“Don’t let the bastards make you nervous,” Tammy told herself over and over again. “Even if you are.” Still, Tammy wore a wig and glasses. She also rented a car to drive to and from the studio. She also crossed her fingers that no one would recognize her later. Senseless passions like this same-sex marriage issue could make people do the strangest things. And most of all, she couldn’t let on that Bobo was still missing.
She didn’t thump a Bible. She even rolled her eyes at the pastor seated next to her on the city’s talk show panel. She guessed he was there to boost ratings.
Tammy talked over the hooting, frowning, lisping gay audience to the undecided heterosexual and blessedly invisible viewer. She spoke calmly about same-sex marriage setting a dangerous precedent America couldn’t afford. She quoted statistics and opinion polls of other countries and tied it neatly in to fluctuations on the stock market.
And all the time, she tried not to worry about her missing cat, Bobo. The red tabby was her only family. She neutered him to stop his wandering, but somehow he’d wandered off that morning.
The black lesbian smirked at her. Her hair was dyed the same color as Bobo’s ginger stripes. “Honey, you just sayin’ all this “˜cause you ain’t found the right girl yet.”
Tammy stiffly smiled, and then quietly replied. “In order to preserve the economy, we need to preserve the status quo. Like it or not, that means man-woman marriages only.”
And soon it was all over. As she trotted off of the stage, the producer (who was not on her side, Tammy was sure, else that preacher would never have been on) congratulated her and thanked her again for coming on at the last minute.
Tammy nodded patiently, and then rushed away. On the road, she ditched the wig and glasses.
Her cell phone meowed.
“Tammy Jones? I think Bobo is looking for you.”
“OMIGAWD! Where is he?”
“Hillside Vet. He’s been turned in by a concerned citizen. When can–”
“I’ll be there yesterday!” Tammy screeched, aching to hold her scruffy kitty. The car raced as fast as her pulse.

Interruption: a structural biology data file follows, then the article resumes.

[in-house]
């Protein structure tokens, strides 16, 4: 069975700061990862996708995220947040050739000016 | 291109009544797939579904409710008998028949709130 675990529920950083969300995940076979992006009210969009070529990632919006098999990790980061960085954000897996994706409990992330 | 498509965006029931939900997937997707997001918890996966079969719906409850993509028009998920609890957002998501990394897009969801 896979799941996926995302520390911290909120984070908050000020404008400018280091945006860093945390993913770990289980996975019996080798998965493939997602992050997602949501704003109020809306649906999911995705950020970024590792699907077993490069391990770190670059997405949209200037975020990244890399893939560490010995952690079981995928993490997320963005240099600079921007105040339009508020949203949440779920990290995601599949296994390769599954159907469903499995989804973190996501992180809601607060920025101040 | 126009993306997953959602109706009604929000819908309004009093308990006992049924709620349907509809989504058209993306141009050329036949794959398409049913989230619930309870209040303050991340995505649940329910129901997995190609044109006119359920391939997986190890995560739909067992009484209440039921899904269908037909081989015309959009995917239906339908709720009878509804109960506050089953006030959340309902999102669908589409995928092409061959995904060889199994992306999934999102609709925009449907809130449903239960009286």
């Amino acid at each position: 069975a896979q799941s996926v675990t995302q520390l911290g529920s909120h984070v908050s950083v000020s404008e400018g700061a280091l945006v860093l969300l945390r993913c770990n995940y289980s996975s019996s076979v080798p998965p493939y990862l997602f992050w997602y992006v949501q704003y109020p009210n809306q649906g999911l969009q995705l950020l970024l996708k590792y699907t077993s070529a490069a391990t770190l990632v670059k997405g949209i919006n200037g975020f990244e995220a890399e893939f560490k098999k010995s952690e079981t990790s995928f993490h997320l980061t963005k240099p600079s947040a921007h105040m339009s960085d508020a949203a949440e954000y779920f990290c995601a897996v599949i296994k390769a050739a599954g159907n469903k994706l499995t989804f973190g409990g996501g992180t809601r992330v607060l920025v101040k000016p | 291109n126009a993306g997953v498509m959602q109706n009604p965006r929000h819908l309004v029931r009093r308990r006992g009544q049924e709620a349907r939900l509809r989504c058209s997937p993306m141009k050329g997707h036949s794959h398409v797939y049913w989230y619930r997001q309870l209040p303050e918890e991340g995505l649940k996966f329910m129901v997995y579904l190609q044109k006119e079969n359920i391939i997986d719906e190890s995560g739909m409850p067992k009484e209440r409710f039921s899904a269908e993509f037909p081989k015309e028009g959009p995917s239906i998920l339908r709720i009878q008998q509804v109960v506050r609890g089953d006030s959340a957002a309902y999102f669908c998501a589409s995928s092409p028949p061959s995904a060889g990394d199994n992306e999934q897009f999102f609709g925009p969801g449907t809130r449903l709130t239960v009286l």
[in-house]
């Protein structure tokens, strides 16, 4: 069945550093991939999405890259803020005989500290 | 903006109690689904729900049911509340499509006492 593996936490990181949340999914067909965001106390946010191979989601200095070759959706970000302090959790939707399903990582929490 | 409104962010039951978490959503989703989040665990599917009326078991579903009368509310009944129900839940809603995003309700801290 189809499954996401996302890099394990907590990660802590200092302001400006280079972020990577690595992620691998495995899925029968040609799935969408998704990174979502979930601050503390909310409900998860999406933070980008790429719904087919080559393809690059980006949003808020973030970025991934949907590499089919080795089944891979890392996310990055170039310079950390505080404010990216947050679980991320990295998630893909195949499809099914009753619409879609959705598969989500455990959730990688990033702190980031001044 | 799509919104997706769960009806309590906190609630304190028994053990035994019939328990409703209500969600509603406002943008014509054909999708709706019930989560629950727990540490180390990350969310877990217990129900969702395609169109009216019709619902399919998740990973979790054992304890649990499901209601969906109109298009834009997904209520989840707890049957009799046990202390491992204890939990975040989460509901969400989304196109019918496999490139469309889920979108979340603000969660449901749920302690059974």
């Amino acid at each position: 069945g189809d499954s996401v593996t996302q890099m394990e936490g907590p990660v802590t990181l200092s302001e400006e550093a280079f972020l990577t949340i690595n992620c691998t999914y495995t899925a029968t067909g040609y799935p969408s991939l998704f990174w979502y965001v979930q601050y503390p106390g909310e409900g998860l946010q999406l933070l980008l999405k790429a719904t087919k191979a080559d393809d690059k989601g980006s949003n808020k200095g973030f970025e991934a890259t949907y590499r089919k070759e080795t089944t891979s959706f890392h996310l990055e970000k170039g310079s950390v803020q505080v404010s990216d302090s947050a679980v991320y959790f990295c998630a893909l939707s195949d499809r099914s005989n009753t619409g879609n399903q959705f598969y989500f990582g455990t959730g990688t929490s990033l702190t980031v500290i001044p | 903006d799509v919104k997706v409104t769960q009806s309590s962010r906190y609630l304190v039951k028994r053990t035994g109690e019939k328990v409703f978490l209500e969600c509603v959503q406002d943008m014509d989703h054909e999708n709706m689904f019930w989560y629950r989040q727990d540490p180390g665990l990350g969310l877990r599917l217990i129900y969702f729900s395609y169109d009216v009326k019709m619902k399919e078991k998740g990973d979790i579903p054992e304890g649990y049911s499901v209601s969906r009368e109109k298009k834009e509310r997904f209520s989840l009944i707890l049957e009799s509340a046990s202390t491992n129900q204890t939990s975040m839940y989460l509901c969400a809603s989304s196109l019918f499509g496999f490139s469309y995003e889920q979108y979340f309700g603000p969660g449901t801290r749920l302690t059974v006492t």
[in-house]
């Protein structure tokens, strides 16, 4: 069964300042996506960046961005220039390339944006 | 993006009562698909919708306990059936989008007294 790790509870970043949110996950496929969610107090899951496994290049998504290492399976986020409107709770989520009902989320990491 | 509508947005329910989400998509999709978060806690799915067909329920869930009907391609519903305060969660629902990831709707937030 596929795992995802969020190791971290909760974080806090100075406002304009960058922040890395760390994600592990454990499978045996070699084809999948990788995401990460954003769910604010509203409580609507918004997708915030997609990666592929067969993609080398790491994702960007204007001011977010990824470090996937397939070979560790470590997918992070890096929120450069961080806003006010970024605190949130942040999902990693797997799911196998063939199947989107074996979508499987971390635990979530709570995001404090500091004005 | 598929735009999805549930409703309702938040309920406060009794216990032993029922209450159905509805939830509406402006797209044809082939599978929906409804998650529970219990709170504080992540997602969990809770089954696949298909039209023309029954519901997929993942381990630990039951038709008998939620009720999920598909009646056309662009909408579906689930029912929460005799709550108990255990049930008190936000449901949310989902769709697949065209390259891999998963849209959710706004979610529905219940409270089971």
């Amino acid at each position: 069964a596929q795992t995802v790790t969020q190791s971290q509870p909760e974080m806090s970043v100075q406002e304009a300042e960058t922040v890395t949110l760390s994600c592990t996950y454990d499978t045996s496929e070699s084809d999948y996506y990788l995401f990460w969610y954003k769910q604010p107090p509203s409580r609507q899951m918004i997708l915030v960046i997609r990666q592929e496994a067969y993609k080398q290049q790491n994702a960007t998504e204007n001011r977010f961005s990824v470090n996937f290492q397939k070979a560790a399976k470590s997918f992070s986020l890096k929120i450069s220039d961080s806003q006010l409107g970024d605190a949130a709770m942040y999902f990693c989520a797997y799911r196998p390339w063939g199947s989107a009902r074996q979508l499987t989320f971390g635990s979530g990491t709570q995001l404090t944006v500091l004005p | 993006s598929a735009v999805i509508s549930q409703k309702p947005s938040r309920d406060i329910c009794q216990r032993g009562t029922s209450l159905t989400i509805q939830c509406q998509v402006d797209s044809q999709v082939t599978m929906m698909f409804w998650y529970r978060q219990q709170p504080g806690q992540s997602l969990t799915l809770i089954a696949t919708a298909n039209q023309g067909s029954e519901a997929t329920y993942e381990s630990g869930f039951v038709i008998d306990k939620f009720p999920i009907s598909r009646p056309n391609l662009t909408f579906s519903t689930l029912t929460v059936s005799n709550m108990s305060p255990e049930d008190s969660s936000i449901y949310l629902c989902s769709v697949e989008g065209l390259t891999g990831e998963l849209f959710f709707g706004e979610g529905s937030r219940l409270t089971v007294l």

The moment was more delicious than she’d dared to hope when she held the purring troublemaker in her arms, murmuring forgiveness into the fur. The veterinary receptionist smiled and said, “I love a happy ending! Oh, by the way, the person who turned him in is right behind you.”
Tammy turned, money outstretched and eyes shining in thanks.
And saw the ginger-haired black lesbian grinning at her. No recognition was in her eyes. She waved away the money, laughing. “Real superheroes don’t take money for their deeds, sweetie. The look on your face is payment enough. I love cats, too. I wish I could have one, but the landlord won’t let me.”
Tammy’s face burned red and suddenly she sobbed. She had a sick feeling she knew why the landlord wouldn’t let Bobo’s hero have a cat.
Bobo’s hero shushed her and told her it was all right now.
But it wasn’t all right now. That show was on tape. Tammy couldn’t take it back. She wasn’t sure even if Bobo would forgive her.
Rena Sherwood has lived homeless in England and homed in America, and now resides in the greater Philadelphia area. She wants to be a white horse when she grows up, but until that day she is a freelance writer. She has had numerous short stories and poems published online and in print. Her work has appeared in Atomjack, Susurrus, GlassFire, Every Day Fiction and StoryStation.